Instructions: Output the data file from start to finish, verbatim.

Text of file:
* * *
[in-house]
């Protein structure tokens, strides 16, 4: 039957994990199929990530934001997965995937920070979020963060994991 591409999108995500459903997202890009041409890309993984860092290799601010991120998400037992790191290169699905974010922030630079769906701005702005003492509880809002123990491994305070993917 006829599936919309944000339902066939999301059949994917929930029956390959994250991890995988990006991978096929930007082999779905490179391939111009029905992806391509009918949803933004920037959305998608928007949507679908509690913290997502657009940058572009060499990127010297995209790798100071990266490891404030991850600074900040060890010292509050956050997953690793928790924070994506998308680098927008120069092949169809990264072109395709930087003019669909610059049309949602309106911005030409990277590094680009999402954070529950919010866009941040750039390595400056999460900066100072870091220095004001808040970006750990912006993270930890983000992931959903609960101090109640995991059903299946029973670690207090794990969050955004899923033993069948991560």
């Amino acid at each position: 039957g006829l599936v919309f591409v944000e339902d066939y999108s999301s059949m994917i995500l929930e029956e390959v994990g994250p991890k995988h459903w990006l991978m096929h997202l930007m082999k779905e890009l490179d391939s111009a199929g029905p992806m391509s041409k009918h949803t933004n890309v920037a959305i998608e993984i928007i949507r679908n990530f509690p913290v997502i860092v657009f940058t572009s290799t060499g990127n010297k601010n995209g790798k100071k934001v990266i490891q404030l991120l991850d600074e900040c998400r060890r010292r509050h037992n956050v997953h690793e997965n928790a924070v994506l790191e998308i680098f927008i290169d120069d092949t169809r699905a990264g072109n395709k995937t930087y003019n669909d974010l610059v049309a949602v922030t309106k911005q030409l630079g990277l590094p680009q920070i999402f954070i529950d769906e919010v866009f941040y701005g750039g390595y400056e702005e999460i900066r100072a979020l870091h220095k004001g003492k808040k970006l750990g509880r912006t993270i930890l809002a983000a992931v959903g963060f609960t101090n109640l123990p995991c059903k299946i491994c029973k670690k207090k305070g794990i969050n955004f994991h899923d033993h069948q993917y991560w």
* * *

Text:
[in-house]
């Protein structure tokens, strides 16, 4: 039957994990199929990530934001997965995937920070979020963060994991 591409999108995500459903997202890009041409890309993984860092290799601010991120998400037992790191290169699905974010922030630079769906701005702005003492509880809002123990491994305070993917 006829599936919309944000339902066939999301059949994917929930029956390959994250991890995988990006991978096929930007082999779905490179391939111009029905992806391509009918949803933004920037959305998608928007949507679908509690913290997502657009940058572009060499990127010297995209790798100071990266490891404030991850600074900040060890010292509050956050997953690793928790924070994506998308680098927008120069092949169809990264072109395709930087003019669909610059049309949602309106911005030409990277590094680009999402954070529950919010866009941040750039390595400056999460900066100072870091220095004001808040970006750990912006993270930890983000992931959903609960101090109640995991059903299946029973670690207090794990969050955004899923033993069948991560």
């Amino acid at each position: 039957g006829l599936v919309f591409v944000e339902d066939y999108s999301s059949m994917i995500l929930e029956e390959v994990g994250p991890k995988h459903w990006l991978m096929h997202l930007m082999k779905e890009l490179d391939s111009a199929g029905p992806m391509s041409k009918h949803t933004n890309v920037a959305i998608e993984i928007i949507r679908n990530f509690p913290v997502i860092v657009f940058t572009s290799t060499g990127n010297k601010n995209g790798k100071k934001v990266i490891q404030l991120l991850d600074e900040c998400r060890r010292r509050h037992n956050v997953h690793e997965n928790a924070v994506l790191e998308i680098f927008i290169d120069d092949t169809r699905a990264g072109n395709k995937t930087y003019n669909d974010l610059v049309a949602v922030t309106k911005q030409l630079g990277l590094p680009q920070i999402f954070i529950d769906e919010v866009f941040y701005g750039g390595y400056e702005e999460i900066r100072a979020l870091h220095k004001g003492k808040k970006l750990g509880r912006t993270i930890l809002a983000a992931v959903g963060f609960t101090n109640l123990p995991c059903k299946i491994c029973k670690k207090k305070g794990i969050n955004f994991h899923d033993h069948q993917y991560w």